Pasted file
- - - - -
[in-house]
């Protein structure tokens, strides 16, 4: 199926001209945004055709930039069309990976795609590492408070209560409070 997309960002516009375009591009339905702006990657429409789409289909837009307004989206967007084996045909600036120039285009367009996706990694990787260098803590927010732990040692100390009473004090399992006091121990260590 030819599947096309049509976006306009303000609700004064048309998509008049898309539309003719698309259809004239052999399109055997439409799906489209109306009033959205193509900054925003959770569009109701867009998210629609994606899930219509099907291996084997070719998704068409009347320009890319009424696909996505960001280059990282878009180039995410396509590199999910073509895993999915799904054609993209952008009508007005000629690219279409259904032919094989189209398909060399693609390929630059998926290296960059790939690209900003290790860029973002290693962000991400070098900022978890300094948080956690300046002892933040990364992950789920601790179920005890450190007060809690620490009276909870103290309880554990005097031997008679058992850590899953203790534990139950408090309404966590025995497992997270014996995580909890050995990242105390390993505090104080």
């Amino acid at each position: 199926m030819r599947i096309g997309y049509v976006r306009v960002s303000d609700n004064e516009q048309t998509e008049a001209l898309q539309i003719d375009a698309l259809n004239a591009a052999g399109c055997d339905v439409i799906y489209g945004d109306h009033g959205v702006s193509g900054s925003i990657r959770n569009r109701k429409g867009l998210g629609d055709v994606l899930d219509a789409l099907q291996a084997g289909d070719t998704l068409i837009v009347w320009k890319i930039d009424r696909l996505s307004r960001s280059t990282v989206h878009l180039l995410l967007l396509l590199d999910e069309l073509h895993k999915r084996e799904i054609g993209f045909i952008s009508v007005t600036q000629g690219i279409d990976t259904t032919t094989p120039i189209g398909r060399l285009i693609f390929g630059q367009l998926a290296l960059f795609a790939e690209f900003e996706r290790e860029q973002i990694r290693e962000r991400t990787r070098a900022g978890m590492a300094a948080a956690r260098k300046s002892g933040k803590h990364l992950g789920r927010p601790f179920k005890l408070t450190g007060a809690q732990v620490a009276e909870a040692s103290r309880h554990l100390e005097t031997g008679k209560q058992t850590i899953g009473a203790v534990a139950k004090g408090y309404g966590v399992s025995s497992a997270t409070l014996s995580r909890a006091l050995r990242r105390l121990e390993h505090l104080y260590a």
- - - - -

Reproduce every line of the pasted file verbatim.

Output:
[in-house]
């Protein structure tokens, strides 16, 4: 199926001209945004055709930039069309990976795609590492408070209560409070 997309960002516009375009591009339905702006990657429409789409289909837009307004989206967007084996045909600036120039285009367009996706990694990787260098803590927010732990040692100390009473004090399992006091121990260590 030819599947096309049509976006306009303000609700004064048309998509008049898309539309003719698309259809004239052999399109055997439409799906489209109306009033959205193509900054925003959770569009109701867009998210629609994606899930219509099907291996084997070719998704068409009347320009890319009424696909996505960001280059990282878009180039995410396509590199999910073509895993999915799904054609993209952008009508007005000629690219279409259904032919094989189209398909060399693609390929630059998926290296960059790939690209900003290790860029973002290693962000991400070098900022978890300094948080956690300046002892933040990364992950789920601790179920005890450190007060809690620490009276909870103290309880554990005097031997008679058992850590899953203790534990139950408090309404966590025995497992997270014996995580909890050995990242105390390993505090104080």
């Amino acid at each position: 199926m030819r599947i096309g997309y049509v976006r306009v960002s303000d609700n004064e516009q048309t998509e008049a001209l898309q539309i003719d375009a698309l259809n004239a591009a052999g399109c055997d339905v439409i799906y489209g945004d109306h009033g959205v702006s193509g900054s925003i990657r959770n569009r109701k429409g867009l998210g629609d055709v994606l899930d219509a789409l099907q291996a084997g289909d070719t998704l068409i837009v009347w320009k890319i930039d009424r696909l996505s307004r960001s280059t990282v989206h878009l180039l995410l967007l396509l590199d999910e069309l073509h895993k999915r084996e799904i054609g993209f045909i952008s009508v007005t600036q000629g690219i279409d990976t259904t032919t094989p120039i189209g398909r060399l285009i693609f390929g630059q367009l998926a290296l960059f795609a790939e690209f900003e996706r290790e860029q973002i990694r290693e962000r991400t990787r070098a900022g978890m590492a300094a948080a956690r260098k300046s002892g933040k803590h990364l992950g789920r927010p601790f179920k005890l408070t450190g007060a809690q732990v620490a009276e909870a040692s103290r309880h554990l100390e005097t031997g008679k209560q058992t850590i899953g009473a203790v534990a139950k004090g408090y309404g966590v399992s025995s497992a997270t409070l014996s995580r909890a006091l050995r990242r105390l121990e390993h505090l104080y260590a």